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Awesome UI Interactions with Scroll Reveal

Awesome UI Interactions with Scroll Reveal

Web animations have always been eye-catching features designed to appeal to users while providing seamless UI/UX. Different animations can be applied to websites, each with varying levels of complexity, and can sometimes be an uphill task to implement.

Some web animations are simple to implement using libraries and short code snippets and can change your overall user experience; an example of such animation is a page transition effect. This effect animates site elements into view as the user interacts with the site rather than an “in-your-face” method, presenting all site information at once.

Scroll Reveal is a service that offers page transition animations based on the user’s micro-interactions. Actions such as scrolling or swiping reveal new elements of the web application. This makes the website less crowded, easier to manage, and directs the user’s attention to different sections of the site at a time; this makes for a better user experience compared to when lots of information are shown at a time.

Goals

At the end of this article, readers will learn what page transitions and Scroll Reveal are, and will be able to build a web application that leverages these animations to provide better UX.

Overview

In this article, we will discuss web animations and Scroll Reveal. Then, we will clone a working example web application made with React and add Scroll Reveal animations, explaining their properties and the different animations offered by Scroll Reveal.

What are Web Animations and Micro-interactions?

Website animations can be defined as images in motion, a feature used to engage users, capture attention, and sometimes direct user actions to certain actions, such as an animated CTA (Call To Action) button. Web animations can be used to pass information to users in the form of visual presentations of the basic steps of using an application or service. They can also help improve user experience by controlling how site elements are shown as the user interacts with the website.

What are Micro Interactions?

Micro-interactions in web applications refer to minute animations that render visual feedback to the user and are based on simple actions performed by them. They are simple yet highly informative and thrilling. Micro-interactions fall under two main categories: user and system-defined actions. User-defined actions are those performed by the user, which trigger micro-interactions such as clicks, scrolling, and swiping actions. In contrast, system-defined actions are animations that occur by default, with the aim of passing information to the user.
With this, micro-interactions are helpful in the following:

  • Passing across the status of the action performed by the user, whether successful or unsuccessful, e.g., the shake animation in the password field when incorrect passwords are entered; and a tick when a piece of form information is successfully submitted.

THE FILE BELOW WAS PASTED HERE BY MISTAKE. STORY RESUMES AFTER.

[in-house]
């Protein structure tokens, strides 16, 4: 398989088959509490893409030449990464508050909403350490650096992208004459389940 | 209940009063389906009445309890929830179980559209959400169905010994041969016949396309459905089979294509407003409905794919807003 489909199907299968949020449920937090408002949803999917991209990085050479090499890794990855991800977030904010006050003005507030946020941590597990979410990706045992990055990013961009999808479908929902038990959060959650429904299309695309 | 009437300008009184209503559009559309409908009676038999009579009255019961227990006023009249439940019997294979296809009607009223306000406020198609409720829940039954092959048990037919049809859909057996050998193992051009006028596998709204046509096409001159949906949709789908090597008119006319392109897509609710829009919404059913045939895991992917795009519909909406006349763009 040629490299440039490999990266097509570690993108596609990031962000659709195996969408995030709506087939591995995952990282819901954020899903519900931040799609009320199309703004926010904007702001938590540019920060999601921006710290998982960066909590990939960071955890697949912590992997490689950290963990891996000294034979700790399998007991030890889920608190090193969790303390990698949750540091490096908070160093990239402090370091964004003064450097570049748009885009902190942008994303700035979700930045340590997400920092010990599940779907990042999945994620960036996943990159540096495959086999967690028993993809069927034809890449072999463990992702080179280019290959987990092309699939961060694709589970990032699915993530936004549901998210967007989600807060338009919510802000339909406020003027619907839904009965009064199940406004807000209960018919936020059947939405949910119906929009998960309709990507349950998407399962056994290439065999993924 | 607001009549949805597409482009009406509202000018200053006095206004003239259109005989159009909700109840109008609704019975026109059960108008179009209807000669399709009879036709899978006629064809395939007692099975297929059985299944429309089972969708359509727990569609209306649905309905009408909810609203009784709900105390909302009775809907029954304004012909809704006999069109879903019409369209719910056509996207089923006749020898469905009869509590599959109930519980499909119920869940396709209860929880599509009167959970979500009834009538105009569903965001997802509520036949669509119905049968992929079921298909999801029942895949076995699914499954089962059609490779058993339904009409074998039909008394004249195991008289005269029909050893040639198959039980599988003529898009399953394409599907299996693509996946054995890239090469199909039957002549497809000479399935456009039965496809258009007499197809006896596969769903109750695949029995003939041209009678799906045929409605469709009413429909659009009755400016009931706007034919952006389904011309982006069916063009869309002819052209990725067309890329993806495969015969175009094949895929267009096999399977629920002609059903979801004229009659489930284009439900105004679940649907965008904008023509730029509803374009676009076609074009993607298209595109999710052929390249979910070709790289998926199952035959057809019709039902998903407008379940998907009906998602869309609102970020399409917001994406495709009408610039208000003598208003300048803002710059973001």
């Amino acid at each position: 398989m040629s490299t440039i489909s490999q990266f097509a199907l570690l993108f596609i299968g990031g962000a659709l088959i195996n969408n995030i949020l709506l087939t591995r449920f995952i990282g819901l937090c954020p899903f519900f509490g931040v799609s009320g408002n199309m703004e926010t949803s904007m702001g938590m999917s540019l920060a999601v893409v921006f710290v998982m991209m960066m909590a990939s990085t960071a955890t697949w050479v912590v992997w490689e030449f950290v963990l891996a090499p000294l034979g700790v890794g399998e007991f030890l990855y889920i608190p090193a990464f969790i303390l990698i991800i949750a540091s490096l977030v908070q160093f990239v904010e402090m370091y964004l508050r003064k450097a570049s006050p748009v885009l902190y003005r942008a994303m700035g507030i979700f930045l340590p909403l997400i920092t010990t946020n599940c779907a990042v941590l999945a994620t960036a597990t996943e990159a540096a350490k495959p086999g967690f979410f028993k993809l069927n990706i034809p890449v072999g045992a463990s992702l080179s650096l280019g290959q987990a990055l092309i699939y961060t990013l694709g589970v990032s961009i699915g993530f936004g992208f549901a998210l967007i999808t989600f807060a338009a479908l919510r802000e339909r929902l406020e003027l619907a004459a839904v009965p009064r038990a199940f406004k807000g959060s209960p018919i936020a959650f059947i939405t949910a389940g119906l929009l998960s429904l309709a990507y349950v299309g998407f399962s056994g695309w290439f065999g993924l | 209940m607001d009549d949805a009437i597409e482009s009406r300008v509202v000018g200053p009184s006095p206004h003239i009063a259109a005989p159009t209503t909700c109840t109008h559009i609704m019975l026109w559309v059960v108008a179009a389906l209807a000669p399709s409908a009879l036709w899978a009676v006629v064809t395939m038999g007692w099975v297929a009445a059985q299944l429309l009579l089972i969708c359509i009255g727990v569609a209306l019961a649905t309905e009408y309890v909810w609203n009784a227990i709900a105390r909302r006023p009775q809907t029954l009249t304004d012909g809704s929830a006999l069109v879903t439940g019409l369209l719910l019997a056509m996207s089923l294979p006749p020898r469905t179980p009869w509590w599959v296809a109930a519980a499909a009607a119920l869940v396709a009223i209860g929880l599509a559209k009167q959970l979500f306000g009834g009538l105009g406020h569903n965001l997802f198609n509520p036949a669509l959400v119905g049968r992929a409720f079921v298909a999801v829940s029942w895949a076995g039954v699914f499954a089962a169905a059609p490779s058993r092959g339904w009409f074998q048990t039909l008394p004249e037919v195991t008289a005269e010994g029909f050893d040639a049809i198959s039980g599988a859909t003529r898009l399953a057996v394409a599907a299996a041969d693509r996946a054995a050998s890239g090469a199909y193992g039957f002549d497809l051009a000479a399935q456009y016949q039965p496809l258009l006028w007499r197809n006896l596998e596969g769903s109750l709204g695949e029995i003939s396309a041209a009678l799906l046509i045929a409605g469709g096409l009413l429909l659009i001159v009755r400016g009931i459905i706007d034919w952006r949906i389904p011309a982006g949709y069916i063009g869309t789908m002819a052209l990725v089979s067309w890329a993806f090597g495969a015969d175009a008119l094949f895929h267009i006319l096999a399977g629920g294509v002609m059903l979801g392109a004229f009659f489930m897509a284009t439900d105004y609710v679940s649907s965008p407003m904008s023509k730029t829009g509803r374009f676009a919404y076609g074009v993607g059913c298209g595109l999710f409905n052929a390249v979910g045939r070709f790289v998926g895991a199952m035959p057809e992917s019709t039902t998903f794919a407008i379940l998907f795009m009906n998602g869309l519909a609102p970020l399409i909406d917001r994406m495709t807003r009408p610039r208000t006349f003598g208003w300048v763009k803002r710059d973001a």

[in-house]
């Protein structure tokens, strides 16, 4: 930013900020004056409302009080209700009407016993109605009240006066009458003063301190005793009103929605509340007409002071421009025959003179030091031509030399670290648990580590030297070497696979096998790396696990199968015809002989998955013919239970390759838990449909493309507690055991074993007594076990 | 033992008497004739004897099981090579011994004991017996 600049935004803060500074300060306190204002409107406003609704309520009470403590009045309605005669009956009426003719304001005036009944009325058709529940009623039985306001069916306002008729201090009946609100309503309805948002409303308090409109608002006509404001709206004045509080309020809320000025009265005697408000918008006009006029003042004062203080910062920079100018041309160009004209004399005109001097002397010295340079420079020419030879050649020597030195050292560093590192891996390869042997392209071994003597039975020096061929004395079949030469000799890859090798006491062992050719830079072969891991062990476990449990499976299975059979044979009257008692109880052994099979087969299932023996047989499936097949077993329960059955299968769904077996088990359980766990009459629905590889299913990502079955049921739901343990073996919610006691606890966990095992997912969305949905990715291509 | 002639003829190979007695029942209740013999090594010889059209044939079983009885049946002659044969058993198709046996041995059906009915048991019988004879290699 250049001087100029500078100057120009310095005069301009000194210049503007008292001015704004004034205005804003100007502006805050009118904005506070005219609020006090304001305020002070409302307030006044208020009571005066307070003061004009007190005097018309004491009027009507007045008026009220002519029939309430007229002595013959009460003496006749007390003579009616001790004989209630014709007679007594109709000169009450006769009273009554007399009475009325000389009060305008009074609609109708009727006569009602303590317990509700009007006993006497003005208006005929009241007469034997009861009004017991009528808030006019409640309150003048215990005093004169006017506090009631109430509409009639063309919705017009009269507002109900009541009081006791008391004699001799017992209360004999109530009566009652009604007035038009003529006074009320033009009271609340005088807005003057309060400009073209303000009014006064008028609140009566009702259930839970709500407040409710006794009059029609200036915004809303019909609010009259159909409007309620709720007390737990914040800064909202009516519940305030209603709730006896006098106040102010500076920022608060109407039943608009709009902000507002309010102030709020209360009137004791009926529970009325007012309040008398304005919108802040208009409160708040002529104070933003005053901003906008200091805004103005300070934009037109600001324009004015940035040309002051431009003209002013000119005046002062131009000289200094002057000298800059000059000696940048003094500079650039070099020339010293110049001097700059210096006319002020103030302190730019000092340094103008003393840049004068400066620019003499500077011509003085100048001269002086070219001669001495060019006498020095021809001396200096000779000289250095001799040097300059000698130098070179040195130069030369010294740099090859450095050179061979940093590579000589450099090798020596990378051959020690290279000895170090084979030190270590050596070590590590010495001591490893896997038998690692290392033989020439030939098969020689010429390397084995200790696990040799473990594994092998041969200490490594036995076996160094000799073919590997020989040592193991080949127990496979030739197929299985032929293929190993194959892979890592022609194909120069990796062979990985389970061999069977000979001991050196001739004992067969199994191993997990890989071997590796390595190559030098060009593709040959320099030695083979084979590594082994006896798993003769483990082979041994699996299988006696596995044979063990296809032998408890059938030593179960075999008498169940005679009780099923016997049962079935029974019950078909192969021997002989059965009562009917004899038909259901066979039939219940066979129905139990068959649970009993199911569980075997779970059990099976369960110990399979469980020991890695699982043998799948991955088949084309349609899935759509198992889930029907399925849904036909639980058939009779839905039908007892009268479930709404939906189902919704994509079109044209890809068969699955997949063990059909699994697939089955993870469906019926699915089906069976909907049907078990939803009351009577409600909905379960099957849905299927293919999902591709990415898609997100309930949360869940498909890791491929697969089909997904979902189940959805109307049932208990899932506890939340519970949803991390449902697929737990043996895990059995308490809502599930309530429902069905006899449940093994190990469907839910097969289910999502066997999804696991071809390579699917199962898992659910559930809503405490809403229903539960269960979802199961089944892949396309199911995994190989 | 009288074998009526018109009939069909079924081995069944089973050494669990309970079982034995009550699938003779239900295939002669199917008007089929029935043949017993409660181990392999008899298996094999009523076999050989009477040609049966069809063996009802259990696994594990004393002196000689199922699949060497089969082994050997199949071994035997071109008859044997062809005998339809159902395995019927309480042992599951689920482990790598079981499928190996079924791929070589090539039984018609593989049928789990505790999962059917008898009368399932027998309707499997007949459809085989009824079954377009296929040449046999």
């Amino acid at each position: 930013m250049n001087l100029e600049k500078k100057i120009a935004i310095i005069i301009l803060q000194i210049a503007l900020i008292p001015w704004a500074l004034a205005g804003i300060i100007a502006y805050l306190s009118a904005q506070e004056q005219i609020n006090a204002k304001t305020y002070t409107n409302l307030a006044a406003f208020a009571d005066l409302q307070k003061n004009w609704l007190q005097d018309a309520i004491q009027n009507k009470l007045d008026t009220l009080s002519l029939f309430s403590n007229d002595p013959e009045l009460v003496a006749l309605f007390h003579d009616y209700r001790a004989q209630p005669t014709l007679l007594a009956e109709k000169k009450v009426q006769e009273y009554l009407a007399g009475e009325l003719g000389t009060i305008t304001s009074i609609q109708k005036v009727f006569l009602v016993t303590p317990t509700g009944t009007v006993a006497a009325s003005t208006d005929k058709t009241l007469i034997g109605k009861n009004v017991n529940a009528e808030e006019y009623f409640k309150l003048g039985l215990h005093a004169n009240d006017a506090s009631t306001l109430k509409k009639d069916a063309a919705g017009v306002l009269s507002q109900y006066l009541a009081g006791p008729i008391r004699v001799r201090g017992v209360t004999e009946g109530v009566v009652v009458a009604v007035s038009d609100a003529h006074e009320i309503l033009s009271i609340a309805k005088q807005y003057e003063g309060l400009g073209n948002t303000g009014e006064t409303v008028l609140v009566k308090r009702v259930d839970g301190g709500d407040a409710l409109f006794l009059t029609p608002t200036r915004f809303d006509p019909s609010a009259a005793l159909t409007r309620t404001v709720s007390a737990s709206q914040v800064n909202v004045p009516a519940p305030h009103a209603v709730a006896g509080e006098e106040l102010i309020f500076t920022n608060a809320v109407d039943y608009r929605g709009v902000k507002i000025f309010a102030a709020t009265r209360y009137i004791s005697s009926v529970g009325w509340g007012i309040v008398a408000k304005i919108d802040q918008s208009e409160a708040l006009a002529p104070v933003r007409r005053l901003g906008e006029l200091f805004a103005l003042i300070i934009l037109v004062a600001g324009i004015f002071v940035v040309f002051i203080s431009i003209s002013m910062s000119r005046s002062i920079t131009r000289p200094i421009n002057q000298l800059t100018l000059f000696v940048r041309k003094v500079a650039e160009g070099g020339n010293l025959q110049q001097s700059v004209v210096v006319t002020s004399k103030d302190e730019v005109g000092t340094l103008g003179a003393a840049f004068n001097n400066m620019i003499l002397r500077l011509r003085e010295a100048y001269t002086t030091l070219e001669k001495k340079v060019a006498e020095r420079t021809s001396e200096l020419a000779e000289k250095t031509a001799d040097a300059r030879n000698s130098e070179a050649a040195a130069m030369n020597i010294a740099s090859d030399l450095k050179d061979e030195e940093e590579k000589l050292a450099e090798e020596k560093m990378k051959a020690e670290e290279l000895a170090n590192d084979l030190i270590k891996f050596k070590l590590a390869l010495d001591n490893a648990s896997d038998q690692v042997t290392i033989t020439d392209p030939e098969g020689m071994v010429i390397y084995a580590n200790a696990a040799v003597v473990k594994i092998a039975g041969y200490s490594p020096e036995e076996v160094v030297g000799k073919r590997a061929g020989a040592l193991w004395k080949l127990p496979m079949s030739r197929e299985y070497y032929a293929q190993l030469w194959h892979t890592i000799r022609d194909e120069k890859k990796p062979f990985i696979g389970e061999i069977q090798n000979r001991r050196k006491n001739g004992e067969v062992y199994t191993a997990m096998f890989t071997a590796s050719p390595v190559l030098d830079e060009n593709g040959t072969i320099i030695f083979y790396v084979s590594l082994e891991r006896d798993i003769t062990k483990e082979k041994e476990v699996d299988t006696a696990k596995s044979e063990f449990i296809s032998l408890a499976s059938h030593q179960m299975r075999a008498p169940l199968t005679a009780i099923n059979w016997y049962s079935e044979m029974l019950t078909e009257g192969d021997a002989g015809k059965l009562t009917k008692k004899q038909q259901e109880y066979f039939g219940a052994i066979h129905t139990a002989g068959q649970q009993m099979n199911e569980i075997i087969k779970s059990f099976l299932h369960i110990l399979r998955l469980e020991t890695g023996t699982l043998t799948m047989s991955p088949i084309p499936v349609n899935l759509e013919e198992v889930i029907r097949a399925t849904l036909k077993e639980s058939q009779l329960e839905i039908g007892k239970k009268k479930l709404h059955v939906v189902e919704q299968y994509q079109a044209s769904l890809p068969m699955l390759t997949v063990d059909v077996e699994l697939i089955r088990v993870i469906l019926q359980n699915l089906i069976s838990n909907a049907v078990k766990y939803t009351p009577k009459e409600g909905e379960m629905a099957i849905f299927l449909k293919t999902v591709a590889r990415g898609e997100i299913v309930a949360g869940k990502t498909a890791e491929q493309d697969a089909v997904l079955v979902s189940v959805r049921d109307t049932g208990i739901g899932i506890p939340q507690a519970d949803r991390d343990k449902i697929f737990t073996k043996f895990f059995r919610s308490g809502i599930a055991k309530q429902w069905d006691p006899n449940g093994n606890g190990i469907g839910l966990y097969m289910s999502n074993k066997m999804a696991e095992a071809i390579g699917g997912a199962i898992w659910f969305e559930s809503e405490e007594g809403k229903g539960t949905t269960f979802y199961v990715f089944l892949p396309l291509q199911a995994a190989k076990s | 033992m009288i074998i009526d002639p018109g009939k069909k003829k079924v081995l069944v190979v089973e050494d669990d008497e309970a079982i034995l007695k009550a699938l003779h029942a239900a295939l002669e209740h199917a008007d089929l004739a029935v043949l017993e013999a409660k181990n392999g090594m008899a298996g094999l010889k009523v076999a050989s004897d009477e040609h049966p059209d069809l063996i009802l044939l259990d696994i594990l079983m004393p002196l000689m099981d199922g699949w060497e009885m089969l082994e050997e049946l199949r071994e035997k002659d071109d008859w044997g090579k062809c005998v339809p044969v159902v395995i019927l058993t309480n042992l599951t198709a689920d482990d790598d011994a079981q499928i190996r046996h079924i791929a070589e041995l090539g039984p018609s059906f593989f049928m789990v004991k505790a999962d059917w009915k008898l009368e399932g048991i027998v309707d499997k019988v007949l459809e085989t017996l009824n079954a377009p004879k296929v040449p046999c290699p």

• Provide visual feedback to the user upon completion of a process. An example of this could be pop-up interactions for posts on social media timelines, email notifications, and add-to-cart animations on e-commerce websites.
  • Helps direct the user’s attention by providing context to possible user actions, such as hamburger menu animations, scroll-down prompts on websites, CTA buttons, pull-to-refresh animations, etc.
  • Assist the user when performing various tasks, making actions easier to perform. An example of this is the autocomplete feature.

When well utilized, micro-interactions can significantly boost a web application’s user experience.

What is Scroll Reveal?

Scroll Reveal is a JavaScript animation library that uses scroll-triggered micro-interactions to add animations to a web application. These animations control the behavior of site elements and can be used to animate these elements into view as the user scrolls through the web application. This library provides a smooth transition when switching between site elements, helps the user focus on different site sections at a time, and can be used to direct the user’s attention.

Why use Scroll Reveal?

Below are the reasons why you should consider using Scroll Reveal in your web application:

  • Provide a better user experience, allowing your users to interact with different sections of your web application.
  • Help prevent overly-crowded web applications where all information is presented at once to the user. Instead, different site data can be put-into view at different times, directing the user’s attention across various items.
  • Easily animate site sections. Scroll Reveal is easy to understand and integrate and only takes a few lines of code to liven up a web application.

Cloning the Starter Repo

In this tutorial, we will demonstrate different site animations Scroll Reveal provides on a React application. First, clone the following GitHub Starter Repo. If we run the starter repo with the npm start command in the CLI, we will have the following results:

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In the next section, we will cover integrating Scroll Reveal into this existing React application.

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Adding Scroll Reveal animations

To set up Scroll Reveal animations in our application, we must first install the react-reveal dependency. This can be done in the CLI with the following command:

npm install react-reveal --save

Once the installation is complete, we can 3integrate Scroll Reveal into our React Application. In the earlier sections of this article, we discussed the different animations provided by Scroll Reveal. In the following sections, we will mention and demonstrate how we can achieve each animation.

Zoom animation